Norwin grad Hall earns All-American honors at Geneva
Geneva football standout Zach Hall remembers his first interception of the 2018 season like it was yesterday. But it’s what happened on the sideline afterward that sticks out the most.
After the senior cornerback stepped in front of Bethany quarterback Carlin Bason’s pass and returned it 36 yards to give the Golden Tornadoes an early second-quarter lead, a winded Hall trotted over to the sideline and celebrated the only way a close team knows how.
“Every time after someone gets an interception, everyone throws the player in kicker’s net,” laughed Hall, a Norwin graduate. “I don’t know why anyone thought of it. We kind of took it from the Miami ‘turnover chain.’ ”
Hall got tossed three more times into the kicker’s net last season, finished second on the team in tackles (66), interceptions (four) and was tops in passes defended (15). By the time Hall pulled the curtains on his final season, he had put together an All-American resume when he was named to the National Christian College Athletic Association’s All-American team.
“I’m pretty proud of it,” said Hall, who will graduate this spring with a degree in engineering. “I was kind of surprised at first, and I take it as an honor. It’s nice in your senior year to get something like that.”
Longtime Geneva coach Geno DeMarco wasn’t surprised. He watched Hall grow into an All-American from the moment he dropped his bags at the Beaver Falls campus as a freshman.
“That kid fought every day to get on the field,” said DeMarco, who has compiled a 144-116 record in his 25 years as coach. “He made himself into a good college football player.
“He’s relentless. He didn’t let the measurables keep him down. This is a kid who studied engineering and is one of our captains. He’s the total package.”
Oh yes, those measurables. Coming out of high school, Hall was under-recruited, and at one point questioned if he was going to play college football. He tossed around the idea of just going to Penn State to earn his degree. But the 5-foot-9 speedster still had the urge to play football. Geneva had the degree he was looking for, and the rest is history.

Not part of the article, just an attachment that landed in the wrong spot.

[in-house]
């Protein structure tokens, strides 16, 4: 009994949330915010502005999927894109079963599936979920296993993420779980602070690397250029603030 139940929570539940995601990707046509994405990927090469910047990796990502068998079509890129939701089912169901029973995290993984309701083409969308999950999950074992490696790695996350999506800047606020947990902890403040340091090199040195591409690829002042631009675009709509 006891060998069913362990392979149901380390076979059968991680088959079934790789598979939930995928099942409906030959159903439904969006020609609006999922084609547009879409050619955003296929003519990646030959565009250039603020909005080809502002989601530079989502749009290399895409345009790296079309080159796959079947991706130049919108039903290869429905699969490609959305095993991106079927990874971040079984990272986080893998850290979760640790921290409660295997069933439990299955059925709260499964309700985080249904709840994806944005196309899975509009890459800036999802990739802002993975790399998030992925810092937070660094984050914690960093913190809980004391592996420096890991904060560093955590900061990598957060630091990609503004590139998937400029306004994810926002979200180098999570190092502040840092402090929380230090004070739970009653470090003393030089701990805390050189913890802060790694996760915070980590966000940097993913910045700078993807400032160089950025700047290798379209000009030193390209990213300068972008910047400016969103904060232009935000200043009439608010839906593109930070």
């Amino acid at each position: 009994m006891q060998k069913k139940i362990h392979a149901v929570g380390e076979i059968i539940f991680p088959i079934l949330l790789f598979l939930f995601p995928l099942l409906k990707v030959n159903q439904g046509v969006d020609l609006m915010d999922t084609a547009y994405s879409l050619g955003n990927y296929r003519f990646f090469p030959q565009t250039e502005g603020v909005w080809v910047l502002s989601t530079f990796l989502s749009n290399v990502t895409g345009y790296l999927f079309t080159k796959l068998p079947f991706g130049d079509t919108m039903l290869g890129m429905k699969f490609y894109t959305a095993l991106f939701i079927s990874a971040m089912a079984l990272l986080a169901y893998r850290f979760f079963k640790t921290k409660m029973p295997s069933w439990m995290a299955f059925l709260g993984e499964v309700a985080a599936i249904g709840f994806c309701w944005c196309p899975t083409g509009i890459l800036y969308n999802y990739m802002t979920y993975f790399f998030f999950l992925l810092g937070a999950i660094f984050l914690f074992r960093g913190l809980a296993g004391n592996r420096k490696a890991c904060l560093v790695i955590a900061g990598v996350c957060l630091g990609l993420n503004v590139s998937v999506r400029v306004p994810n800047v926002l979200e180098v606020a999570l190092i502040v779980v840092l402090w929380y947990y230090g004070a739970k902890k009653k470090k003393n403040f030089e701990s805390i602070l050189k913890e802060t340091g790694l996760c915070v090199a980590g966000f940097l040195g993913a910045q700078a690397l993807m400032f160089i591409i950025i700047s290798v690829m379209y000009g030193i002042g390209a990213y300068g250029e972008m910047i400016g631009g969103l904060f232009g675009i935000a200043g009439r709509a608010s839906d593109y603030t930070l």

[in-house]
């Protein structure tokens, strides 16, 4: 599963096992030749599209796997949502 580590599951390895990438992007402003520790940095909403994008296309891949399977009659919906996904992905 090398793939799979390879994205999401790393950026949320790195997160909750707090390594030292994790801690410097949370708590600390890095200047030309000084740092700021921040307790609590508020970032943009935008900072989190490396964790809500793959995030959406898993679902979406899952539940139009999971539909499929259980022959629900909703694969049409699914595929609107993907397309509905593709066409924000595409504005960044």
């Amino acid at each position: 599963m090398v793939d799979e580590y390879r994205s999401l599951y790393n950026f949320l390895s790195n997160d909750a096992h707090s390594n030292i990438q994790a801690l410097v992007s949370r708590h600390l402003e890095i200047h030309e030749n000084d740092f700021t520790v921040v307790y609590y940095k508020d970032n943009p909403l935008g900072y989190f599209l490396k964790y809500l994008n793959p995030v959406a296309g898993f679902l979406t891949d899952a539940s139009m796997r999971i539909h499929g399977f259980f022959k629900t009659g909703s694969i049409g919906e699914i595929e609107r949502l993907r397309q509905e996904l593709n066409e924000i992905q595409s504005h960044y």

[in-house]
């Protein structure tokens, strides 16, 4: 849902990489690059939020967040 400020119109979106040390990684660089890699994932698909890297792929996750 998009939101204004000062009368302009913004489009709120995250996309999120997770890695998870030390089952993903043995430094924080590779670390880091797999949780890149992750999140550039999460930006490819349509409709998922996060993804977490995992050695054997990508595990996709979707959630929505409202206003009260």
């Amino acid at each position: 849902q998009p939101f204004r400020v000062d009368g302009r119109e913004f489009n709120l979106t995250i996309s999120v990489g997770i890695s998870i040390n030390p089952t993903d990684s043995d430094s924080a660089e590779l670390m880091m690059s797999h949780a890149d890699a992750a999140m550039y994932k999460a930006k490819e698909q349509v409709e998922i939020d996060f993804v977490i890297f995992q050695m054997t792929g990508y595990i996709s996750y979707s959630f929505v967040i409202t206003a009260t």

“I think everyone kind of feels undervalued or overlooked coming out high school,” Hall said. “It really came down to Geneva and their engineering.”
Hall went to Geneva as a wide receiver. He showed enough of a burst of speed to get the nod as a punt returner as a freshman. Geneva implemented the triple-option offense going into his sophomore season, so Hall defected to the defensive side of the ball.
“I kind of just did it as a trial run,” Hall said. “I definitely missed it. One of the main reasons I went for offense was that I messed up my shoulder my senior year (of high school) and had surgery. As a freshman wide receiver, you kind of get tired of getting tackled by 22-year-old college seniors.”
It was Hall’s turn to lay the licks on opposing wide receivers. He earned five starts his sophomore season, and was locked in as a full-time starter as a junior. Hall’s accent through the depth chart was a testament to his hard work.
Hall knew that the only way to make up for his lack of size was to be prepared. He was a regular in the weight room and always had his nose in the playbook.
“He was so consistent in his preparations,” DeMarco said. “That’s the one thing I can say about Zach: He was prepared.”
Hall finished his final season ranked seventh in tackles among defensive backs in the Presidents’ Athletic Conference, second in passes defended (15), and fourth in interceptions to earn All-PAC honorable mention. Not bad for a kid that was hardly noticed coming out of high school.
“If any young man wanted to copy a plan on how to improve as a college football player, they need to talk to Zach Hall,” DeMarco said. “He’s an old-school player in a new-age game.”
William Whalen is a freelance writer.